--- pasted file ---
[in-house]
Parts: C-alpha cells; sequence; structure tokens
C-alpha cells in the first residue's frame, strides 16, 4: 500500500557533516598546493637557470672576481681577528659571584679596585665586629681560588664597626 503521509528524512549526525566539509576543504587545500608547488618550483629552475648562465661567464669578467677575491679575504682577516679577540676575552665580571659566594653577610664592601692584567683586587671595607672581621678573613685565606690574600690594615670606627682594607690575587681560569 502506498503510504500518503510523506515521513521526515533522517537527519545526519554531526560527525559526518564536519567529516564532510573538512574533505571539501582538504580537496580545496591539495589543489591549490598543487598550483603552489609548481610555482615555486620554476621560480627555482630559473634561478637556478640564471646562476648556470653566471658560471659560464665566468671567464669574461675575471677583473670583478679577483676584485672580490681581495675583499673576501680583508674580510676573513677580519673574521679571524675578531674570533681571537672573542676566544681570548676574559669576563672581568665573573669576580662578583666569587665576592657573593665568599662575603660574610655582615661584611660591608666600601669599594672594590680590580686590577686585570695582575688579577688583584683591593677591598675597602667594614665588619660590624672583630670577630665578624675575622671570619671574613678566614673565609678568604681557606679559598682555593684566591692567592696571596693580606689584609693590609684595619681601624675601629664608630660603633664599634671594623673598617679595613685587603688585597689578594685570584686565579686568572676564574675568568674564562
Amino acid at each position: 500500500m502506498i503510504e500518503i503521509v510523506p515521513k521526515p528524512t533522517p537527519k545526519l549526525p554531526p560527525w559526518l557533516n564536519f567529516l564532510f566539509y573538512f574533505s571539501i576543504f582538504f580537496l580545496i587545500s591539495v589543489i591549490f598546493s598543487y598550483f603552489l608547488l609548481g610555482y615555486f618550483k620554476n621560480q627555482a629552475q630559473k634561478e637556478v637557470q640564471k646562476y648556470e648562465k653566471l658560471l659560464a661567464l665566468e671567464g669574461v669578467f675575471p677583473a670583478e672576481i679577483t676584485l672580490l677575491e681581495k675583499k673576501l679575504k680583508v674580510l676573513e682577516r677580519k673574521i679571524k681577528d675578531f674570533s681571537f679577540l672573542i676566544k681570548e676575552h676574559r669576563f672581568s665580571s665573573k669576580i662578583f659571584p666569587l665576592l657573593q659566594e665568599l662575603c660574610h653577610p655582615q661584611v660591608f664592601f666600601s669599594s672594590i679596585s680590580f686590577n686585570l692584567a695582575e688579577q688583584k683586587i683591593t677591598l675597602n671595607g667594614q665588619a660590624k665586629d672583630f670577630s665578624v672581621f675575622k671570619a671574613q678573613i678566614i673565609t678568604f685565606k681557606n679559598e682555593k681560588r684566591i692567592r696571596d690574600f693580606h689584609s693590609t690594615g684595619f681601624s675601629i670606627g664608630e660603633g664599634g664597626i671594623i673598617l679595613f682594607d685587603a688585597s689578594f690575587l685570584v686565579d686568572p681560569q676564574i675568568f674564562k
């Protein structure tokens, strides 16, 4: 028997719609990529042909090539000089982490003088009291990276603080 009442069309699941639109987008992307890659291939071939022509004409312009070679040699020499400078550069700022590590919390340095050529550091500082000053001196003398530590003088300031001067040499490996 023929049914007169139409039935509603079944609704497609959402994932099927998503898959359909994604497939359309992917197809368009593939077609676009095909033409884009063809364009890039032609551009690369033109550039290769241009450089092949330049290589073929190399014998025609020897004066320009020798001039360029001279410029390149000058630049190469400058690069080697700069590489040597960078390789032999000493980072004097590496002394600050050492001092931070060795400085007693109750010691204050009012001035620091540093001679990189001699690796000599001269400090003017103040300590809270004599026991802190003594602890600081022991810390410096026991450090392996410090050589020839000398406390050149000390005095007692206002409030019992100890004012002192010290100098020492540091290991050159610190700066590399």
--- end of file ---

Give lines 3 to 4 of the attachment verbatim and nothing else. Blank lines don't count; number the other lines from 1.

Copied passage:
C-alpha cells in the first residue's frame, strides 16, 4: 500500500557533516598546493637557470672576481681577528659571584679596585665586629681560588664597626 503521509528524512549526525566539509576543504587545500608547488618550483629552475648562465661567464669578467677575491679575504682577516679577540676575552665580571659566594653577610664592601692584567683586587671595607672581621678573613685565606690574600690594615670606627682594607690575587681560569 502506498503510504500518503510523506515521513521526515533522517537527519545526519554531526560527525559526518564536519567529516564532510573538512574533505571539501582538504580537496580545496591539495589543489591549490598543487598550483603552489609548481610555482615555486620554476621560480627555482630559473634561478637556478640564471646562476648556470653566471658560471659560464665566468671567464669574461675575471677583473670583478679577483676584485672580490681581495675583499673576501680583508674580510676573513677580519673574521679571524675578531674570533681571537672573542676566544681570548676574559669576563672581568665573573669576580662578583666569587665576592657573593665568599662575603660574610655582615661584611660591608666600601669599594672594590680590580686590577686585570695582575688579577688583584683591593677591598675597602667594614665588619660590624672583630670577630665578624675575622671570619671574613678566614673565609678568604681557606679559598682555593684566591692567592696571596693580606689584609693590609684595619681601624675601629664608630660603633664599634671594623673598617679595613685587603688585597689578594685570584686565579686568572676564574675568568674564562
Amino acid at each position: 500500500m502506498i503510504e500518503i503521509v510523506p515521513k521526515p528524512t533522517p537527519k545526519l549526525p554531526p560527525w559526518l557533516n564536519f567529516l564532510f566539509y573538512f574533505s571539501i576543504f582538504f580537496l580545496i587545500s591539495v589543489i591549490f598546493s598543487y598550483f603552489l608547488l609548481g610555482y615555486f618550483k620554476n621560480q627555482a629552475q630559473k634561478e637556478v637557470q640564471k646562476y648556470e648562465k653566471l658560471l659560464a661567464l665566468e671567464g669574461v669578467f675575471p677583473a670583478e672576481i679577483t676584485l672580490l677575491e681581495k675583499k673576501l679575504k680583508v674580510l676573513e682577516r677580519k673574521i679571524k681577528d675578531f674570533s681571537f679577540l672573542i676566544k681570548e676575552h676574559r669576563f672581568s665580571s665573573k669576580i662578583f659571584p666569587l665576592l657573593q659566594e665568599l662575603c660574610h653577610p655582615q661584611v660591608f664592601f666600601s669599594s672594590i679596585s680590580f686590577n686585570l692584567a695582575e688579577q688583584k683586587i683591593t677591598l675597602n671595607g667594614q665588619a660590624k665586629d672583630f670577630s665578624v672581621f675575622k671570619a671574613q678573613i678566614i673565609t678568604f685565606k681557606n679559598e682555593k681560588r684566591i692567592r696571596d690574600f693580606h689584609s693590609t690594615g684595619f681601624s675601629i670606627g664608630e660603633g664599634g664597626i671594623i673598617l679595613f682594607d685587603a688585597s689578594f690575587l685570584v686565579d686568572p681560569q676564574i675568568f674564562k